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East Scotia Ridge, Southern Ocean Hydrothermal Vent Hotspot, Teeming With New Species

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Undated handout photo issued by the Public Library of Science of an unidentified pale octopus found more than 2,000 metres deep on the Southern Ocean floor
Undated handout photo issued by the Public Library of Science of an unidentified pale octopus found more than 2,000 metres deep on the Southern Ocean floor

A series of new undersea discoveries show that life on Earth can thrive where it is least expected. In the Southern Ocean near Antarctica, a team of researchers from the University of Oxford, University of Southampton and British Antarctic Survey have observed a number of previously undiscovered species, including sea anemones, starfish and yeti crabs, reports the CBC.

Researchers were surprised by the biodiversity around these hydrothermal vents. The Antarctic vents they studied are found nearly 8,000 feet below the surface, in complete darkness and can reach temperatures near 700 degrees Fahrenheit, according to The New York Times.

Alex Rogers, the lead researcher from the University of Oxford, said, "Hydrothermal vents have really extended the environmental scope of life way beyond what we previously considered." He added, "These Antarctic vents look different than any other vent system which has been seen before," reports The New York Times.

The researchers, whose work was published this week in PLoS Biology, used a remotely operated vehicle to study marine life near undersea thermal vents.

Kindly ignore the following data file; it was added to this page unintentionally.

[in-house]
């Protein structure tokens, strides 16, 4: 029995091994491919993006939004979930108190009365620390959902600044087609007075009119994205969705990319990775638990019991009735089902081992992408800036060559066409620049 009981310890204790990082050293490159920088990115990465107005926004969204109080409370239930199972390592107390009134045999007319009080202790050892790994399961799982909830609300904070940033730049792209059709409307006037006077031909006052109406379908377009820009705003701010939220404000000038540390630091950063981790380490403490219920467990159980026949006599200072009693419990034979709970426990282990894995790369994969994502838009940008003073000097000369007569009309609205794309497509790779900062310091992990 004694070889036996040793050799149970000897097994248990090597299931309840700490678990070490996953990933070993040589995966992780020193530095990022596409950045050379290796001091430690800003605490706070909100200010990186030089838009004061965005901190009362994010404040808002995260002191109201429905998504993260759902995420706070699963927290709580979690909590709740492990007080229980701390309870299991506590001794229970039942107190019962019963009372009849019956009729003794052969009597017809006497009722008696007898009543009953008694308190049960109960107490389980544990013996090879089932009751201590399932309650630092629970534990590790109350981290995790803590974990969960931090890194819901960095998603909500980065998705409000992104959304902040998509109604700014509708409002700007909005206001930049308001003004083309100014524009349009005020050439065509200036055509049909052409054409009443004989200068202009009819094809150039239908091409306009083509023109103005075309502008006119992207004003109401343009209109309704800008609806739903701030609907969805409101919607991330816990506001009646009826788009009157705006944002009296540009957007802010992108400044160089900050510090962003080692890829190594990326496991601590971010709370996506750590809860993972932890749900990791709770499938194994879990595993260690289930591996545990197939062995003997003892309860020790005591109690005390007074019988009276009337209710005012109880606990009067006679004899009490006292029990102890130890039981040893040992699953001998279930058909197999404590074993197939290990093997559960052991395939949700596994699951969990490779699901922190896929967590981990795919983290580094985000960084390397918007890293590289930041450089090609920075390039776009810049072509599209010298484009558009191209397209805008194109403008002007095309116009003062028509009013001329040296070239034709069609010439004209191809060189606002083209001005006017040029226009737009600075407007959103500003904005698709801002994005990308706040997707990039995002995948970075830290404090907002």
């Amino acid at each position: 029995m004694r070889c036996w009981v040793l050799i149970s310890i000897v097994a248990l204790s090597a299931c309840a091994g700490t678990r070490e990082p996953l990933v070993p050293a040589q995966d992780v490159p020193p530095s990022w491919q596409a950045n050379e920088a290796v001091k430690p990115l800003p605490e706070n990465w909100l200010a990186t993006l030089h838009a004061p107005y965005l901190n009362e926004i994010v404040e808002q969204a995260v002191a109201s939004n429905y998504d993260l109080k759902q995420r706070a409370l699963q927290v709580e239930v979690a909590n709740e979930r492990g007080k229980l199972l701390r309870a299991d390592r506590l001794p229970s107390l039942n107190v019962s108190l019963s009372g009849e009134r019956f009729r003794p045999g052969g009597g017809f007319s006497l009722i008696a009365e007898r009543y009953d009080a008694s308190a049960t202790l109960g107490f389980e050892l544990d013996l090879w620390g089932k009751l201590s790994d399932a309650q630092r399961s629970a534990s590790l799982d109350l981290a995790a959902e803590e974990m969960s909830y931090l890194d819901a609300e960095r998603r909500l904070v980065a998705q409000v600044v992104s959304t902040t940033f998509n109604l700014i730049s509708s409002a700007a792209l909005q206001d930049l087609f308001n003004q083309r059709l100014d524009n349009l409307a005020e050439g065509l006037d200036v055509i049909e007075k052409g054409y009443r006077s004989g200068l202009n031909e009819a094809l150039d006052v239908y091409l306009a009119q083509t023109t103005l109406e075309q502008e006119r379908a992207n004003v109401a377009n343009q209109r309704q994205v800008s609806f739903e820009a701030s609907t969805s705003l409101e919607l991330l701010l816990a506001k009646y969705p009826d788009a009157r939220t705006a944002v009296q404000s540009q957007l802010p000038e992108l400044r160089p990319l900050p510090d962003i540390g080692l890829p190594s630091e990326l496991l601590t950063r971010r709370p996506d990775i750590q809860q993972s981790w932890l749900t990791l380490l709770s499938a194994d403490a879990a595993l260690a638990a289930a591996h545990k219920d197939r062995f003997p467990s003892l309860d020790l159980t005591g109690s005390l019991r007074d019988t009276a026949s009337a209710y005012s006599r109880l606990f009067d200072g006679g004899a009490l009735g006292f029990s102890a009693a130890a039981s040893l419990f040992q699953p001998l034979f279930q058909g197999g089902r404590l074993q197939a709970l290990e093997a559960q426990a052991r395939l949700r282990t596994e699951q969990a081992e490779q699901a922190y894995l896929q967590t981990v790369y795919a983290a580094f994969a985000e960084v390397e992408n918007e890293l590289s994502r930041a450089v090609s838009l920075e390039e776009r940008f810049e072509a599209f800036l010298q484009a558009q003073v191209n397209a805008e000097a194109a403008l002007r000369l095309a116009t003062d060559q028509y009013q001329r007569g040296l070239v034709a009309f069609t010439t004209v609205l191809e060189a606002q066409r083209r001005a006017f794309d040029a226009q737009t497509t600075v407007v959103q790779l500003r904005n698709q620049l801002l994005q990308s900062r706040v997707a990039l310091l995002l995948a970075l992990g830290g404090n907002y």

What they found was nothing short of amazing. The research team found a new type of yeti crab in piles around vents, with hair on its abdomen, inspiring the team to dub the crab "The Hoff."

New species of barnacles, anemones and a "ghost-pale" octopus were also discovered. According to the video from ITN, the new species are colorless because light does not penetrate to depths where the creatures are found.

The discovery has also left scientists optimistic for the future. Cindy Van Dover, director of Duke University's marine laboratory who was not involved with the study, told The Washington Post, "It's remarkable that we can be in the 21st century and still not know fundamental things about what lives on our planet. This is really exciting because it keeps open the door for even more discovery down the road."

In December, news surfaced that another species of yeti crab was discovered near methane vents off the coast of Costa Rica.

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